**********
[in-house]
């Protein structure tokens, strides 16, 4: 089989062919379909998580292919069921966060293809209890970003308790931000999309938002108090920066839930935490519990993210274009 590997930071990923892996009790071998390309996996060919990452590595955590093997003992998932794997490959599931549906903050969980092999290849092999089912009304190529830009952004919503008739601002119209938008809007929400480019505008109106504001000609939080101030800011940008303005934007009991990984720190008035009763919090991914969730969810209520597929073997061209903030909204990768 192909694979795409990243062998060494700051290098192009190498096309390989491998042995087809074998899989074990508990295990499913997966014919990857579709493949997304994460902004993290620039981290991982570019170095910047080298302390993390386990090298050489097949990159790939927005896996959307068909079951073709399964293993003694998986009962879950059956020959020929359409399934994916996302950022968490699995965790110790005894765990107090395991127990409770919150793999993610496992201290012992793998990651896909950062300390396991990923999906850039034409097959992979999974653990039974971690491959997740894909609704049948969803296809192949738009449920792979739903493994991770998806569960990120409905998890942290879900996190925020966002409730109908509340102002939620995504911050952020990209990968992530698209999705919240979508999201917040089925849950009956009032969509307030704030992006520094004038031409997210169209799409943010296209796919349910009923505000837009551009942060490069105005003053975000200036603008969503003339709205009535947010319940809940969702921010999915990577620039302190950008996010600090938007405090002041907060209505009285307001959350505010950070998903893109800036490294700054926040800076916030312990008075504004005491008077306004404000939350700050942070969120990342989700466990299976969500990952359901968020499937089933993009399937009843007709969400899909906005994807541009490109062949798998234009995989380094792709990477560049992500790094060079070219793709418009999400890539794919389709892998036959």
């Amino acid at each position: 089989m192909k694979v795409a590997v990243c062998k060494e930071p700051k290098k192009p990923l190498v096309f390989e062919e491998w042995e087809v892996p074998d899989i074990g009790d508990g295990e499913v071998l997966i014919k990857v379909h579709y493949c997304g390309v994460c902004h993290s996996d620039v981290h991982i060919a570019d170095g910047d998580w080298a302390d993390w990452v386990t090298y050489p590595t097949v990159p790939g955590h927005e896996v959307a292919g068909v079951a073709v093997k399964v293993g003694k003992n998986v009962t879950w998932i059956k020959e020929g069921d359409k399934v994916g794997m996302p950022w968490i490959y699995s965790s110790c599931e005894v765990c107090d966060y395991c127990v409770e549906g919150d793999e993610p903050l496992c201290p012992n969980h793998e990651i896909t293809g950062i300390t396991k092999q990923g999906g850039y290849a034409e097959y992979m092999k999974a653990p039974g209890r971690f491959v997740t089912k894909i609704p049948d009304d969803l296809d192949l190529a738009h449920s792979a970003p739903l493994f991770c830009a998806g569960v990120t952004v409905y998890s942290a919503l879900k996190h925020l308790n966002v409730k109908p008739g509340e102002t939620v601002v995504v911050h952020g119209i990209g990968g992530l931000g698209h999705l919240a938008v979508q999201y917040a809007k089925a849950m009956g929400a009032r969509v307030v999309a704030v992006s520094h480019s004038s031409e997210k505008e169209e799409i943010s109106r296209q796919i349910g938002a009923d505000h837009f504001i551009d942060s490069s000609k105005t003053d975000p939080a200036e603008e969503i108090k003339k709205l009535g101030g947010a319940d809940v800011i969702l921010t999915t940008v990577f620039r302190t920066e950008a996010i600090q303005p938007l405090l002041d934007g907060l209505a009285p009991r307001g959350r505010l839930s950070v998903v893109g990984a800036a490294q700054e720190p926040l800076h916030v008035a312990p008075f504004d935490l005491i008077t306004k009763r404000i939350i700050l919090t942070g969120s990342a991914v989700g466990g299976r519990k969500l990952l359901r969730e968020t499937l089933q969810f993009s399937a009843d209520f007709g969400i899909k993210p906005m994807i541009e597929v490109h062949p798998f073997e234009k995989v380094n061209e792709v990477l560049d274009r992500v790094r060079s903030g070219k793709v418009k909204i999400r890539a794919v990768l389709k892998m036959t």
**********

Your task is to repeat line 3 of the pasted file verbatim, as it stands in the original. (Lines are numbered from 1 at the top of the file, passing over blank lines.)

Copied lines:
């Amino acid at each position: 089989m192909k694979v795409a590997v990243c062998k060494e930071p700051k290098k192009p990923l190498v096309f390989e062919e491998w042995e087809v892996p074998d899989i074990g009790d508990g295990e499913v071998l997966i014919k990857v379909h579709y493949c997304g390309v994460c902004h993290s996996d620039v981290h991982i060919a570019d170095g910047d998580w080298a302390d993390w990452v386990t090298y050489p590595t097949v990159p790939g955590h927005e896996v959307a292919g068909v079951a073709v093997k399964v293993g003694k003992n998986v009962t879950w998932i059956k020959e020929g069921d359409k399934v994916g794997m996302p950022w968490i490959y699995s965790s110790c599931e005894v765990c107090d966060y395991c127990v409770e549906g919150d793999e993610p903050l496992c201290p012992n969980h793998e990651i896909t293809g950062i300390t396991k092999q990923g999906g850039y290849a034409e097959y992979m092999k999974a653990p039974g209890r971690f491959v997740t089912k894909i609704p049948d009304d969803l296809d192949l190529a738009h449920s792979a970003p739903l493994f991770c830009a998806g569960v990120t952004v409905y998890s942290a919503l879900k996190h925020l308790n966002v409730k109908p008739g509340e102002t939620v601002v995504v911050h952020g119209i990209g990968g992530l931000g698209h999705l919240a938008v979508q999201y917040a809007k089925a849950m009956g929400a009032r969509v307030v999309a704030v992006s520094h480019s004038s031409e997210k505008e169209e799409i943010s109106r296209q796919i349910g938002a009923d505000h837009f504001i551009d942060s490069s000609k105005t003053d975000p939080a200036e603008e969503i108090k003339k709205l009535g101030g947010a319940d809940v800011i969702l921010t999915t940008v990577f620039r302190t920066e950008a996010i600090q303005p938007l405090l002041d934007g907060l209505a009285p009991r307001g959350r505010l839930s950070v998903v893109g990984a800036a490294q700054e720190p926040l800076h916030v008035a312990p008075f504004d935490l005491i008077t306004k009763r404000i939350i700050l919090t942070g969120s990342a991914v989700g466990g299976r519990k969500l990952l359901r969730e968020t499937l089933q969810f993009s399937a009843d209520f007709g969400i899909k993210p906005m994807i541009e597929v490109h062949p798998f073997e234009k995989v380094n061209e792709v990477l560049d274009r992500v790094r060079s903030g070219k793709v418009k909204i999400r890539a794919v990768l389709k892998m036959t």